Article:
Of course, now that Halladay is in the NL, he easily could average 30 wins a season and win his 300th six seasons from now (attention, that was a joke).

While it's surely going to be several years before we see another 300-game winner, I find it hard to believe that we'll never see one again. Two younger pitchers who are well-positioned to make a run: The Yanks' CC Sabathia is just 28 and has 136 wins, and the White Sox's Mark Buehrle is just 30 and is at 135.

While reporting a long feature on the Big Unit early last season during his quest for 300, I talked to one coach and one young pitcher who had completely different views on the subject:

"That's something that's never going to be done again," Dodgers third-base coach Larry Bowa told me. "Now you've got your set-up men, your closers, starting pitchers are out of the game after 110 pitches even if they have their good stuff.

"I think if a starting pitcher wins 200 games, that will be the next milestone."

Mets left-hander Johan Santana, with 122 victories at the age of 30, isn't so sure.

"I guarantee you that if you go back and ask Randy when he had [116] wins if he thought he'd get to 300, he'd say, 'No, no way,'" Santana told me. "You don't know what your future is. There's a lot involved in winning a game. There's a lot involved that has to go right. You have to pitch well, the team has to score runs, the bullpen has to do its job. Now, imagine that 300 times."

When Johnson was Santana's age -- 30 -- he had only 78 wins.

So if you're going to insist that we'll never again see another 300-game winner, proceed with caution.

Posted on: December 16, 2009 6:51 pm

Blockbuster breakdown

Nine players, four teams, two Cy Young winners, one three-minute breakdown of what undoubtedly will be THE blockbuster trade of the offseason:


Gets: Lefty ace Cliff Lee, the 2008 AL Cy Young winner and ace pitcher in this fall's World Series.

A clear winner in the deal, in conversations with scouts and executives. Especially in the context of what general manager Jack Zduriencik already has done with the Mariners last year (improved their pitching and defense) and this winter (signed sparkplug Chone Figgins). How would you like to have Lee and Felix Hernandez as Nos. 1 and 2 in your rotation?

At 85-77 after losing 101 games in 2008, the Mariners were baseball's most improved team last year. With Lee and Figgins, that trend continues and should make Seattle instant contenders in the AL West.

The Mariners gave up three prospects in the deal, none of whom is projected to land anywhere near Cooperstown. Lee is a free agent following the 2010 season which, as colleague Danny Knobler notes, could make Seattle winners in one of two ways: Either he can pitch them into the playoffs, or, if the Mariners pull a surprise and flop early, they can trade him in July and probably receive better prospects than they traded.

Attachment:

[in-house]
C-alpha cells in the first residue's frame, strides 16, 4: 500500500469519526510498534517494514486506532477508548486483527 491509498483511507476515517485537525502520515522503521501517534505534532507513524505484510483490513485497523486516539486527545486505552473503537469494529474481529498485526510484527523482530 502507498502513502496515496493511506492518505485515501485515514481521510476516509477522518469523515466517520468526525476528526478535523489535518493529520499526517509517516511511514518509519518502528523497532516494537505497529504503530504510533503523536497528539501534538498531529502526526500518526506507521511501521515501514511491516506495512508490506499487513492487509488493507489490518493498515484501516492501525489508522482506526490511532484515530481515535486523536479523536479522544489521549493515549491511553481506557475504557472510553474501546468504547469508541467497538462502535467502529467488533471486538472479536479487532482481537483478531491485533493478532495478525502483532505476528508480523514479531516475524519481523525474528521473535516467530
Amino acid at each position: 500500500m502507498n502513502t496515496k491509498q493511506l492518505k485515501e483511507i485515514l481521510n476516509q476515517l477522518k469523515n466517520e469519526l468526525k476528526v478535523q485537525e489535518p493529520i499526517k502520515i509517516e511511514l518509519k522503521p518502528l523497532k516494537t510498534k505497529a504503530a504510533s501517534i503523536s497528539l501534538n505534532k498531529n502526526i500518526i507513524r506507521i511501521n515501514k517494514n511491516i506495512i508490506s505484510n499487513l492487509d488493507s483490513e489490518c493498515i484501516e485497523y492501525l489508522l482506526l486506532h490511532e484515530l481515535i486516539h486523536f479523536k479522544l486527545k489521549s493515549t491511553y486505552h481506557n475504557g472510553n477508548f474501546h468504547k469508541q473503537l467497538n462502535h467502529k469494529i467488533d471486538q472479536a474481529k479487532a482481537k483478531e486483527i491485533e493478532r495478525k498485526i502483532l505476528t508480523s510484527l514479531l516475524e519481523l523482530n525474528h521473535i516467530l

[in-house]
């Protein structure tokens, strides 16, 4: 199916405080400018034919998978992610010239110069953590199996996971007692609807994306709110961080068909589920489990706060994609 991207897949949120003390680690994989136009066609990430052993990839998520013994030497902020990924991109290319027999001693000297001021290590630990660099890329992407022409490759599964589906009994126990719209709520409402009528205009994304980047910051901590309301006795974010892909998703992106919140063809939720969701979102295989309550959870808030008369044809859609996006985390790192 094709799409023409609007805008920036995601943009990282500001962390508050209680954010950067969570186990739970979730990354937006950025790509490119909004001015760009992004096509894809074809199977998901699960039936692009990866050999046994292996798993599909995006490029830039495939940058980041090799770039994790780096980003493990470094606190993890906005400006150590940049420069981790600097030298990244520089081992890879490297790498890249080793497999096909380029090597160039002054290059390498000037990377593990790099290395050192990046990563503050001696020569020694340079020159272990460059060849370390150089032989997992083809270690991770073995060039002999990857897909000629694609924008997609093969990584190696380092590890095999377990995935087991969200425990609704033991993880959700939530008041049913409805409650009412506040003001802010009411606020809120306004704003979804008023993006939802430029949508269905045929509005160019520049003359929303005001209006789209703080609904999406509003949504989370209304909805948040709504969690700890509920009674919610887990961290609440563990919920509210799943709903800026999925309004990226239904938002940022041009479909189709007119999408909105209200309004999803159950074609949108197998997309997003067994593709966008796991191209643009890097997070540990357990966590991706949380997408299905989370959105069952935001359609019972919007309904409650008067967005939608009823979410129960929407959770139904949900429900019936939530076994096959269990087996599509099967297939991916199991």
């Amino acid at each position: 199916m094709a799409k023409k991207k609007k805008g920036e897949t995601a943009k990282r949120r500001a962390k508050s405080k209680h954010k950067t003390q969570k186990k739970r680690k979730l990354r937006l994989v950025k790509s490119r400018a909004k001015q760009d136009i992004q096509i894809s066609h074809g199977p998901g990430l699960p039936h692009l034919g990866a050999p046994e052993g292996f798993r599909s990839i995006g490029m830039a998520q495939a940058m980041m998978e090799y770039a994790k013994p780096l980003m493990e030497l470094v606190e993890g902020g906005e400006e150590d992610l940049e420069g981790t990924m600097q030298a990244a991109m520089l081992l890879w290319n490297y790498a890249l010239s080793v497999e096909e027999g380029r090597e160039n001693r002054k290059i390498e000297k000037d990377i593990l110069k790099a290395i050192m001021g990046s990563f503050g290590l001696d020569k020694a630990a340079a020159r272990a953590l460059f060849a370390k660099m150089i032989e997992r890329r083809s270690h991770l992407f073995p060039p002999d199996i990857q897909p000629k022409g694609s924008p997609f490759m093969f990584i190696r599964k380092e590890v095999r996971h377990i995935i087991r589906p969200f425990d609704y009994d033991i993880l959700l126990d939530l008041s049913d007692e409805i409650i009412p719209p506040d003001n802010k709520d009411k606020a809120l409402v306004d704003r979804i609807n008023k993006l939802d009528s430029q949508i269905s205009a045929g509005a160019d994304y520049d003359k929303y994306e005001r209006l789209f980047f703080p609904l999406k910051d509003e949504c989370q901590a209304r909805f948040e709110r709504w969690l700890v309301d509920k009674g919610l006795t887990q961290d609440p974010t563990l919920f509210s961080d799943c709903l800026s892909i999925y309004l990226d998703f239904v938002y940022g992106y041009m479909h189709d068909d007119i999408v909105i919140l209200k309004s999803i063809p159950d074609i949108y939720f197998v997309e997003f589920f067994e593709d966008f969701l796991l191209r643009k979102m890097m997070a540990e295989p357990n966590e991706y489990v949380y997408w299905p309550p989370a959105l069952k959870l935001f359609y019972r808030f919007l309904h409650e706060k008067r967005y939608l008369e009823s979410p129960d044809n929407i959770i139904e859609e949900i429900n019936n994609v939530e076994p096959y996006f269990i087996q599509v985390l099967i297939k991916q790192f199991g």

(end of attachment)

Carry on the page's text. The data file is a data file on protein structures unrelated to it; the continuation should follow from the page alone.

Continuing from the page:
Gets: Roy Halladay from Toronto, prospects Phillippe Aumont (right-handed pitcher), outfielder Tyson Gillies (outfielder) and Juan Ramirez (right-handed pitcher), and $6 million from Toronto.

The overriding question being asked by baseball people everywhere in the aftermath of this exchange of Cy Young winners is this: For Philadelphia, back-to-back NL champs with an eye toward a third consecutive World Series appearance in 2010, are the Phillies better off with Halladay than Lee?

Well, are they? It's a very close call, but the answer has to be yes. Lee has bad back-to-back sensational seasons, but Halladay not only has done it longer, but he's the big, powerful horse that most often comes up as the answer to this question: If you could pick one pitcher to win the most important game of your season, whom would it be?

It may seem absurd to go against Lee, who was 4-0 with a 1.56 ERA in five postseason starts for the Phillies this year (including 2-0 with a 2.81 ERA in the World Series). But while Lee beat the Yankees in October, Halladay has made a career of doing it: Lifetime, Halladay is 18-6 with a 2.84 ERA against the Bronx Bombers.

Not that he'll be facing New York regularly in the NL East, but that's the point: In this game, right now, you measure yourself against the Yankees, and go from there. Halladay can handle them -- as Lee did -- in October. Meantime, Halladay should chew up the NL the way a Toro mows through tall grass.

The clincher, of course, is that the Phillies signed Halladay to a three-year extension with an option for year No. 4, while Lee is headed for free agency. Halladay, for the Phillies, is a better answer both short-term and, especially, long-term.


Gets: Three former No. 1 draft picks, right-hander Kyle Drabek (from the Phillies), catcher Travis d'Arnaud (from the Phillies) and  third baseman Brett Wallace (from Oakland).